Planting & Growing Asparagus

Planting & Growing Asparagus

Cultural Requirements

Asparagus is a hardy perennial, native to Western Europe, which is usually started from crowns but can also be grown from seed. It grows well inmost areas of the country. Asparagus beds can remain productive for 10–20 years so be sure to plant them in a permanent location that contains rich, fertile, well drained soil. pH should be between 7.0 and 7.2. Gopher wire barriers or wire baskets should be installed prior to planting.

Heeling In

When your nursery stock arrives, it is best to plant them right away. If you cannot plant immediately (within a week of delivery), remove plastic bags that cover and keep the roots moist during shipment, and store them in a cool moist place like a root cellar or basement, making sure the roots stay moist and do not freeze. Or, you can “heel in” the plants to protect them. Cover the roots with soil and tamp it down to avoid air pockets. Heeling in should protect your plants until you are ready to plant. If you are unable to heel them in outside due to extremely cold temperatures, you can place the plants in a box with moist sawdust (do not, however, use cedar sawdust which is combustible) or dirt (by far the best and safest medium) covering the roots to hold them over. If using sawdust, be sure to carefully and regularly monitor the temperature to prevent “cooking” the roots if the sawdust starts to compost. The best preventative measure is to regularly water and aerate the pile without allowing the temperature to rise.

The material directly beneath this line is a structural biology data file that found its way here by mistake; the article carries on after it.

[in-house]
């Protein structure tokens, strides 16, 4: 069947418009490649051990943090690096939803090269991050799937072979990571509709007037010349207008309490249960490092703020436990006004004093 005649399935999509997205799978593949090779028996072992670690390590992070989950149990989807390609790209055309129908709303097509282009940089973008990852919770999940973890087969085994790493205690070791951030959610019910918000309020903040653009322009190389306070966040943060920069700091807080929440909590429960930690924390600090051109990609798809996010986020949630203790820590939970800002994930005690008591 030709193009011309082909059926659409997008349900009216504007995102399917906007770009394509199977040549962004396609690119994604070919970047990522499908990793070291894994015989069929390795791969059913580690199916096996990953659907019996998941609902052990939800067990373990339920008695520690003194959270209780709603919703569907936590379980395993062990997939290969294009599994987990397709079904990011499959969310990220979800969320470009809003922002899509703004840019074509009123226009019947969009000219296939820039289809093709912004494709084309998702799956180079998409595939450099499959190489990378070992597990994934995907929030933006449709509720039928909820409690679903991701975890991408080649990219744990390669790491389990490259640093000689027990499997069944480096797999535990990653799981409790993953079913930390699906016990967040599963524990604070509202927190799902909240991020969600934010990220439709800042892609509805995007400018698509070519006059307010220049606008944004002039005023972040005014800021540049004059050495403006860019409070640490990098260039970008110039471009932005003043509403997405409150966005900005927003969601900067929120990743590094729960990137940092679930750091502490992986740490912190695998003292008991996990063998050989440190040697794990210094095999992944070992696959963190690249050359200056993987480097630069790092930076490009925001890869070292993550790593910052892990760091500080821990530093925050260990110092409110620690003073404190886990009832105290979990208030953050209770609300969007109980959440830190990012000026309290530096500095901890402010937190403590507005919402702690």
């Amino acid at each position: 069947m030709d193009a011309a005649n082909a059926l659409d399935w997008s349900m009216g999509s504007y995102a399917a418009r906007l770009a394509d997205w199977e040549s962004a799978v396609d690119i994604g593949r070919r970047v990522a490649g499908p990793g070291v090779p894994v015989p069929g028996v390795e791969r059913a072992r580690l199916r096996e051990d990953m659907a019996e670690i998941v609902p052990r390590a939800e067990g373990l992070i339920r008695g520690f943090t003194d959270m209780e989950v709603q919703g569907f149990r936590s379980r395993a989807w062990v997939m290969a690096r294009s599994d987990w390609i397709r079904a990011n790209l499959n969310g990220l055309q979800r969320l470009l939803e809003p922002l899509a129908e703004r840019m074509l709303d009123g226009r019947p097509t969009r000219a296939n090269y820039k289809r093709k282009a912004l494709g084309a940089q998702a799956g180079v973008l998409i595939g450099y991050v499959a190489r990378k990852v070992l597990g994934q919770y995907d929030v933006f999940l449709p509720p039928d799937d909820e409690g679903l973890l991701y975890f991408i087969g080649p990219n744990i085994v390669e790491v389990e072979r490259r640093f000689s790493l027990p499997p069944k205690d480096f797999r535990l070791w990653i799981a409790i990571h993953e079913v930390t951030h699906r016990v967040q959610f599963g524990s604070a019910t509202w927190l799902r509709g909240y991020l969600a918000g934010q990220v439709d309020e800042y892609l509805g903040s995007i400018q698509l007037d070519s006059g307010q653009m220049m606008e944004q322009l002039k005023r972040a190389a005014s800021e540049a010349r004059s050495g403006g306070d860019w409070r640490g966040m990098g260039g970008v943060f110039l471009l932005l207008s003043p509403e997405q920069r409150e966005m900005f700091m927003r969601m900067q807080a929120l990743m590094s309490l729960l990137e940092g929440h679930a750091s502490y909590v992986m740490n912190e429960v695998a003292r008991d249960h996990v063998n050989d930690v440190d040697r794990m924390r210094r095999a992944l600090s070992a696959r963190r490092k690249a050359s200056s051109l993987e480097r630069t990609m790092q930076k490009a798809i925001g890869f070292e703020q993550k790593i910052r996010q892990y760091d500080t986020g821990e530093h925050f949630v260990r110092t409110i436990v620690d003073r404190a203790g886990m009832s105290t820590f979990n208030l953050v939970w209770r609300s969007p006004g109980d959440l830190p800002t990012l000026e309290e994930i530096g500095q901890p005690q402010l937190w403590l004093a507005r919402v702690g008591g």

Planting & Growing Instructions

Be sure soil is at least 50°F. Dig a trench, 12”–15” deep with 4 feet between rows. Make a cone in the bottom of soil trench with quality compost and drape the roots of the asparagus over this mound. Space crowns 18” apart in the trench. The top of the crown should be planted 3”–5” below the soil surface. Fill in the trench with soil, covering the crowns 1” deep at first. As the plants grow and shoots emerge, begin covering the crowns with more soil until the trench becomes level with the soil surface. Keep the plants well watered and weeded. Ideally, you do not want to harvest many shoots in the first year, allowing most of the spears to set ferns and direct their energy back into becoming stronger plants. In the second year, you can begin regular harvesting of the Asparagus spears. Harvest season generally lasts about 8–12 weeks. Cut Asparagus 1–2 inches below the ground and at least 2 inches above the crown.
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